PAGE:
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The opinions expressed in this article are the writer’s own and do not reflect the views of Her Campus.
This article is written by a student writer from the Her Campus at SBU chapter.

This semester I am taking a class called writing for advocacy. Every class we have to come in with some sort of opinion to argue. We take those opinions and write bi-weekly commentaries or editorials that we then discuss as a class.

The class is relatively small. There are four male students and two females, including myself. Despite the size and male-to-female ratio, I assumed abortion would be an obvious opinion to bring to the first class, so much so, I decided to avoid it.

After a few classes, I realized nobody was bringing it up. At first, I thought it might be because nobody wanted to go there, or maybe they thought it was too obvious of a debate. However, as I sat down to write my opinion on the Supreme Court’s decision, I realized; it’s hard.

There are so many routes to take in discussing the merits of pro-choice v. pro-life. To start, the wording of the two movements themselves is incredibly manipulative. Who is not pro-life? Furthermore, aren’t there better groups to put this label towards? What about people in the pharmaceutical industry charging prices for life-saving prescription drugs that seven percent of Americans say are unaffordable? Are they pro-life? What about people who support wars or mass-produce weapons? Instead of applying pro-life to debates where one side is legitimately trying to preserve human life, we have applied it to the side of an argument which allows non-medical professionals to dictate what medical procedures women have access to.

On the day I presented my argument in class, another student decided to tackle the topic too. His argument, pro-choice v. pro-life is a discussion about women’s autonomy, and what is or is not life so these issues should be debated instead of debating whether a woman should be able to have an abortion. It is true the pro-life and pro-choice movements represent bigger issues than abortion. However to say these issues should be debated in place of abortion, in my opinion, not only confirmed the presence of the y chromosome in his DNA, but also used a well spoken and “shocking” argument to hide an absolute lack of regard for the actual plight of a woman making the decision to have an abortion.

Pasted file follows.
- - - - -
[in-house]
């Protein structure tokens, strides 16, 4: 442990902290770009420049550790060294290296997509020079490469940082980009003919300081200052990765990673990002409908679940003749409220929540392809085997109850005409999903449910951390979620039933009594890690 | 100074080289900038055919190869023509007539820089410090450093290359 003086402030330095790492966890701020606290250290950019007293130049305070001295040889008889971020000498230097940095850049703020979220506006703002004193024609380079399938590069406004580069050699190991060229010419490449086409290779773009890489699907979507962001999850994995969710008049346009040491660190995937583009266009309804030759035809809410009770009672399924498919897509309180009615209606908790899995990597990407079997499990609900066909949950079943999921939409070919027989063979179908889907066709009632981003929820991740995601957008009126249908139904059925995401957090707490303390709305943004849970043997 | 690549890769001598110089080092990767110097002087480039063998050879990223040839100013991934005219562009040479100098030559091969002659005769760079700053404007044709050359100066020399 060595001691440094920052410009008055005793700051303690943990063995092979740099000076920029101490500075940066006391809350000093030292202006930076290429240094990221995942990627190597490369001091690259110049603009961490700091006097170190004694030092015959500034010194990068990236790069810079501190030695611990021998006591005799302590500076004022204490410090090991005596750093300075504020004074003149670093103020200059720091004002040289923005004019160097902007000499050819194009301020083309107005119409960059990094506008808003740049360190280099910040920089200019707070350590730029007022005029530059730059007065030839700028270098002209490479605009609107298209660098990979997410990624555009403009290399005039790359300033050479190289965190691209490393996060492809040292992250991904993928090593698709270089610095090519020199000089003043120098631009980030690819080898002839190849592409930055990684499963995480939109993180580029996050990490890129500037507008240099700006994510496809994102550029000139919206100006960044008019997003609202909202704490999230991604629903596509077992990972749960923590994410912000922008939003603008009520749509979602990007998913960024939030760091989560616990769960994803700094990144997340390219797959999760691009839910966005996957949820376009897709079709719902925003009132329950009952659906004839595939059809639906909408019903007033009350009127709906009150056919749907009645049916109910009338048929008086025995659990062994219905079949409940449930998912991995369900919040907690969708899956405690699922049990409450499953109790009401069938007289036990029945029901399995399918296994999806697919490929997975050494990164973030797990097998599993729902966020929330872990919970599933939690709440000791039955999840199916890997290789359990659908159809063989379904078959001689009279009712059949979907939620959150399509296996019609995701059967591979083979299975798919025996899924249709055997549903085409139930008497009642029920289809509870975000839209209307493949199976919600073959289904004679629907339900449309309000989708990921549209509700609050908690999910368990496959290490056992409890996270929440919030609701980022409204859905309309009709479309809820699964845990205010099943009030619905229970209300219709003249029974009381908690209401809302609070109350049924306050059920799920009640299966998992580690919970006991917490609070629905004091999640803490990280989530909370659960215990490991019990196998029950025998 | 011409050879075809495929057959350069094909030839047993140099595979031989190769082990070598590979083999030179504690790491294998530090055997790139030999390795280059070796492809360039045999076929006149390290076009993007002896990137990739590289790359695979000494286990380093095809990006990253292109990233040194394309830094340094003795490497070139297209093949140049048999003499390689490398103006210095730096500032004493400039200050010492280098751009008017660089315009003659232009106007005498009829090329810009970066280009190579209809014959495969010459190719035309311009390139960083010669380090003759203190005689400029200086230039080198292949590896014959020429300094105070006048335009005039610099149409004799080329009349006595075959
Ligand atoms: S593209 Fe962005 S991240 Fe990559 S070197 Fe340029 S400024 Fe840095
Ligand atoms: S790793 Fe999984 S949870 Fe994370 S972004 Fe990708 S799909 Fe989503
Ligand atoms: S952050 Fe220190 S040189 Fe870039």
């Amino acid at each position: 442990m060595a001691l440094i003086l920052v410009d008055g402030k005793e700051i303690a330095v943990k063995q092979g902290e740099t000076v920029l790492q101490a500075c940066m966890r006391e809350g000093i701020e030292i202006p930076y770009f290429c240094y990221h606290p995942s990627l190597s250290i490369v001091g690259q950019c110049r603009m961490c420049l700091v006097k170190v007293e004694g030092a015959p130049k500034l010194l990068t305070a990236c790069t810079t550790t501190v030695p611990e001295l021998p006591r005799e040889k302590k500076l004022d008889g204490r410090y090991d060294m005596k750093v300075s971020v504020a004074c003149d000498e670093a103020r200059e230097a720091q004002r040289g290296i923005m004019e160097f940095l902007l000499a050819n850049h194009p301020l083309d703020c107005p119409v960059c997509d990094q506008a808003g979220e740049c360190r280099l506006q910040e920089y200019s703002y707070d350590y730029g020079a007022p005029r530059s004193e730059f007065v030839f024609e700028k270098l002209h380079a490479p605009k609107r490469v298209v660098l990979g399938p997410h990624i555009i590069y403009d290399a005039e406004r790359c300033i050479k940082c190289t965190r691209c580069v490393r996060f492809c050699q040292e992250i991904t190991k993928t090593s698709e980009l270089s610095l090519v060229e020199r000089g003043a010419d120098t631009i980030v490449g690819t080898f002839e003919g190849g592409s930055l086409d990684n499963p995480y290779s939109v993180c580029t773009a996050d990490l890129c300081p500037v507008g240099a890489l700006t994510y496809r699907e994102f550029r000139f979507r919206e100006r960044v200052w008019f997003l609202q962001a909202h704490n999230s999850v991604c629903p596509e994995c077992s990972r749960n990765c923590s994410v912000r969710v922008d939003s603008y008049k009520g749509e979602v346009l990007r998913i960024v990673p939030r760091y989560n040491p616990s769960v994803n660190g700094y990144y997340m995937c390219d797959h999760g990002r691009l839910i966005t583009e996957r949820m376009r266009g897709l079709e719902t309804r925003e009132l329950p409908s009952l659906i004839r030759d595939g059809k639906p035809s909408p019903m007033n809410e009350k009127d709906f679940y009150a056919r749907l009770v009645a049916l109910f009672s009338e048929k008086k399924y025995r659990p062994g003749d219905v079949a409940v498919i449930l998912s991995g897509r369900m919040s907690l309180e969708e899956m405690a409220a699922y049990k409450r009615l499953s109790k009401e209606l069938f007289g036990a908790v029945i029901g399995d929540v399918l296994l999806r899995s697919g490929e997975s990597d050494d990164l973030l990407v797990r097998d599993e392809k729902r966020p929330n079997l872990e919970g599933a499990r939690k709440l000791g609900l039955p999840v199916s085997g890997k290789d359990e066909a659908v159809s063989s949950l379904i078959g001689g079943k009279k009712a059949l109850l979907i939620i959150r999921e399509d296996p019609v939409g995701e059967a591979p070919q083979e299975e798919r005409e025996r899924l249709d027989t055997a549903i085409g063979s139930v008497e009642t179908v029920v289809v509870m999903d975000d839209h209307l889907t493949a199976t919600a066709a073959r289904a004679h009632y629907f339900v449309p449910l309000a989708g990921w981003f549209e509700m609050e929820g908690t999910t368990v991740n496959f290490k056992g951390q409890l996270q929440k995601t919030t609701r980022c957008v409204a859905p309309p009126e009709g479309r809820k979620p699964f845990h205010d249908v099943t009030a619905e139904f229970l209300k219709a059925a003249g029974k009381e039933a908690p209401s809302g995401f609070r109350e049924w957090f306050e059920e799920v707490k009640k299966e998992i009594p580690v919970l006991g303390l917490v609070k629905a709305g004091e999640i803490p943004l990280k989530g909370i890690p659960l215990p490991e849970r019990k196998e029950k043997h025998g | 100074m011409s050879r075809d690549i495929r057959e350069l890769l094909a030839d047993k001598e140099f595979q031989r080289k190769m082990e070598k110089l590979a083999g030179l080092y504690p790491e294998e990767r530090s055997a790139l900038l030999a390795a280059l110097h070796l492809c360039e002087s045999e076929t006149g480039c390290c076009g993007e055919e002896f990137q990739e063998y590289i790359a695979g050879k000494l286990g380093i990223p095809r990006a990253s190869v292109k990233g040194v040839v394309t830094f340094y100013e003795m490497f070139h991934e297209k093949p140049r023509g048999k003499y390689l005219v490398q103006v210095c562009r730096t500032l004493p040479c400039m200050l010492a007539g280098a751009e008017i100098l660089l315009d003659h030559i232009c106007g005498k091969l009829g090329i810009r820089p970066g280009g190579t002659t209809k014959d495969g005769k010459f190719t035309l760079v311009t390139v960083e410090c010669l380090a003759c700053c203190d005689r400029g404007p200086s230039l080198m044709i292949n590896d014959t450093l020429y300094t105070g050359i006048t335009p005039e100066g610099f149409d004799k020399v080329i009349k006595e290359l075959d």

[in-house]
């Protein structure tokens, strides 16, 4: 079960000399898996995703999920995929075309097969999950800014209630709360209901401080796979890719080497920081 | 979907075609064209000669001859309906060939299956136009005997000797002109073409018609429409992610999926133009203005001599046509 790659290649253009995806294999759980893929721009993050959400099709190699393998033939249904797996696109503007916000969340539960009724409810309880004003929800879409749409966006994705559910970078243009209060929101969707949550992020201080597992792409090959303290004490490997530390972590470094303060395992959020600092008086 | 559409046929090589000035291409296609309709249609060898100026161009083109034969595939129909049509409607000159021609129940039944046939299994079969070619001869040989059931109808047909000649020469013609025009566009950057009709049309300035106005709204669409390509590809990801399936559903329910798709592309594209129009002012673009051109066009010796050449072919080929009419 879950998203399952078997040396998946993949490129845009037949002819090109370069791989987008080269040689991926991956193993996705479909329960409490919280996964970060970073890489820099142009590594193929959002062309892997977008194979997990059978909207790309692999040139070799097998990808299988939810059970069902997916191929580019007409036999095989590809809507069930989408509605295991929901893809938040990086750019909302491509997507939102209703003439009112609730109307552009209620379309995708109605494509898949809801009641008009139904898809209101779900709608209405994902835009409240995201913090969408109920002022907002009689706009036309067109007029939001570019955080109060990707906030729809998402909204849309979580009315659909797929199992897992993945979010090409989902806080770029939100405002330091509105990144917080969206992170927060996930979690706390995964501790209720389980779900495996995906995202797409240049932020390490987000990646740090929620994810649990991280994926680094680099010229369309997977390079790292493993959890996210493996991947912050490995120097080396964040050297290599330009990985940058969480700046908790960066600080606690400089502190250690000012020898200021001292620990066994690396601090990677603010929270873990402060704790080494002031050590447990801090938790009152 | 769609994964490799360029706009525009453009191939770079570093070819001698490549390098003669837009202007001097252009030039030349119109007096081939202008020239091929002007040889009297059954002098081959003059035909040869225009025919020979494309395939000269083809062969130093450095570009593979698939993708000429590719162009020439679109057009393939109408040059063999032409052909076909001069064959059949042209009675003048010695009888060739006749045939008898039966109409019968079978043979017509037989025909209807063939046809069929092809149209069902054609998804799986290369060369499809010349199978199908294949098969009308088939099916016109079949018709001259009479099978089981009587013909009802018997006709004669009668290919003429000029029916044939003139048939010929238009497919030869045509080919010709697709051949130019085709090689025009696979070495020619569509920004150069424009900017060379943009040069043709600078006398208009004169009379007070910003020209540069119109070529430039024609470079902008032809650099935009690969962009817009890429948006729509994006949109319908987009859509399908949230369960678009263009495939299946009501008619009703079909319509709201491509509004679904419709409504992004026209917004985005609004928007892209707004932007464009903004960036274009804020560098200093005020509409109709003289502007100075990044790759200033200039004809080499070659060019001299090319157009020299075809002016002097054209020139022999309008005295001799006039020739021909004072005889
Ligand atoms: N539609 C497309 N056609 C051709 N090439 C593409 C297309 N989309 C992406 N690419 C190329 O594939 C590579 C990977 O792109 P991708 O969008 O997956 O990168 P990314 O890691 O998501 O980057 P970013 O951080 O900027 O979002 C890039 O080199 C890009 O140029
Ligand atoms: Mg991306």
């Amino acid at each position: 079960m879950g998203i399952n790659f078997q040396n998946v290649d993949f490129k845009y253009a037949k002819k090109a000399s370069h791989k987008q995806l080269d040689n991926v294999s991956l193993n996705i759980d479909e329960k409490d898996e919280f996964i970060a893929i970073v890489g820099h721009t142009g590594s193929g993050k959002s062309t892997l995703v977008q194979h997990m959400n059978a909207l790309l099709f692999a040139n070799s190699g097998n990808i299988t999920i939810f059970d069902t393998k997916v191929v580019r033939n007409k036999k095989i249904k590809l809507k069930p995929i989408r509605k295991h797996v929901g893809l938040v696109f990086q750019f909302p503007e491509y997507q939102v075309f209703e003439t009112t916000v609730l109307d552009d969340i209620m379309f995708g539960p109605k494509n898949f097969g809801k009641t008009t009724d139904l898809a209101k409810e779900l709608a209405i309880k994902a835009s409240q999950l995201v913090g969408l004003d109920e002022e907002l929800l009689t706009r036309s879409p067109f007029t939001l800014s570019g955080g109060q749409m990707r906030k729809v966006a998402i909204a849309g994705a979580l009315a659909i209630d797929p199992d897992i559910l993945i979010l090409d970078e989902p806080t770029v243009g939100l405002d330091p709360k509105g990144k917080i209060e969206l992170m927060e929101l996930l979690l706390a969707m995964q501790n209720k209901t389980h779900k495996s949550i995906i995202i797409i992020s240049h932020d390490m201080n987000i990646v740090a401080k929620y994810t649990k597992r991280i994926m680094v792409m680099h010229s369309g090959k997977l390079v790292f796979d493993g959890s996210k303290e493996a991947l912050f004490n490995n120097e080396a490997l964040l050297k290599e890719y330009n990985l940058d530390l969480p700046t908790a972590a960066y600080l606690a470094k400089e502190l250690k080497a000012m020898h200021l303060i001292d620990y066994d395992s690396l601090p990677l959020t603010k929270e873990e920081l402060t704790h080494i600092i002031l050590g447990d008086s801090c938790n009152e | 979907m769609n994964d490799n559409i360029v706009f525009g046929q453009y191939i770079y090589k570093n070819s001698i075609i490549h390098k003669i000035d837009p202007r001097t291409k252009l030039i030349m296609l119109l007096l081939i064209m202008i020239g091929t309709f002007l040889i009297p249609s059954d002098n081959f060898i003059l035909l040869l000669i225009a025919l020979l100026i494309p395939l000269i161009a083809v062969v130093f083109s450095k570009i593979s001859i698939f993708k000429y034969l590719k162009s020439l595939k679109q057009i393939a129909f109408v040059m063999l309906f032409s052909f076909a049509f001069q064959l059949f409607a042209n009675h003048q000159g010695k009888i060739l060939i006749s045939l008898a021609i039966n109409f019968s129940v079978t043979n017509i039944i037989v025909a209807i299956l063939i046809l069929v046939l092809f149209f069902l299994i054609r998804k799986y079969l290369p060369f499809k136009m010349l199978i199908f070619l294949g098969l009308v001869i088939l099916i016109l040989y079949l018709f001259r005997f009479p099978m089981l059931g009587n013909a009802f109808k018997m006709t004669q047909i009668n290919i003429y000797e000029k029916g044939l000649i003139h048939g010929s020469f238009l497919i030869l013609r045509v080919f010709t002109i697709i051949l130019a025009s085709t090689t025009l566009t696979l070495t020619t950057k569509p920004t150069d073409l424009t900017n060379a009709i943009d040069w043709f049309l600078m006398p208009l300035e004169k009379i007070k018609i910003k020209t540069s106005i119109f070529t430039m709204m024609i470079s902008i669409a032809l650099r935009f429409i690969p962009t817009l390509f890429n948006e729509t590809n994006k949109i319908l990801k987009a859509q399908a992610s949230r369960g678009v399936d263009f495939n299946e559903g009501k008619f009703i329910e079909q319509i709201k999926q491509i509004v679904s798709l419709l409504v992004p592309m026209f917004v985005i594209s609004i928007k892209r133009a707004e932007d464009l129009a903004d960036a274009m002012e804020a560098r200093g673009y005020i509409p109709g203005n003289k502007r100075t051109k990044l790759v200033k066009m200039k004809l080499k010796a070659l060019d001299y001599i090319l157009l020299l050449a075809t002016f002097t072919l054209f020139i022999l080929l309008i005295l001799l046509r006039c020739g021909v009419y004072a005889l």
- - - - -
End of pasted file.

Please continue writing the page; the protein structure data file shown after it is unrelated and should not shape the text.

For me, the abortion debate is something I have spent a long time forming an opinion on, and I believe it will be ever-evolving. However, as I sat down to make my argument for a class that I then turned into an editorial, I decided that one of the most important supporting arguments of pro-choice is that abortion is a medical procedure and why, in 2022, are we letting the Supreme Court make a medical decision for half of the population?

Based on this, here is the editorial I came up with:

Do you want a person without a medical degree to decide if you should have a vasectomy or have your inflamed appendix taken out?

Most government officials, including U.S. Supreme Court justices, do not have a medical degree. A patient should prefer to have medical decisions made with a medical professional.

Supporting the overturning of Roe v. Wade supports taking away a woman’s right to that preference. 

Five Supreme Court justices waltzed their way into the exam rooms of women seeking an abortion. Conservatives kicked open the door.

If a woman living in Texas becomes impregnated by rape or incest, she must have the baby. If the pregnancy will be detrimental to her physical or mental health but not life-threatening, she must have the baby. 

Science and religion offer different definitions of life, making division on abortion inevitable. The decision for a woman to have an abortion should be up to her and her doctor or religious or spiritual counsel, if she prefers.

The American Medical Association allows abortion in accordance with good medical practices. The Mayo Clinic offers information on medical abortion just like any other medical procedure.

Letting people without medical training make medical decisions can be harmful to patients and undermines a doctor’s authority to make decisions with patients. 

Let the decision to have an abortion be up to a woman and her doctor. 

Ciao! My name is Elizabeth and I am a sophomore journalism major at St. Bonaventure. I love to write and I am so excited to have my work included on this fantastic platform for college women!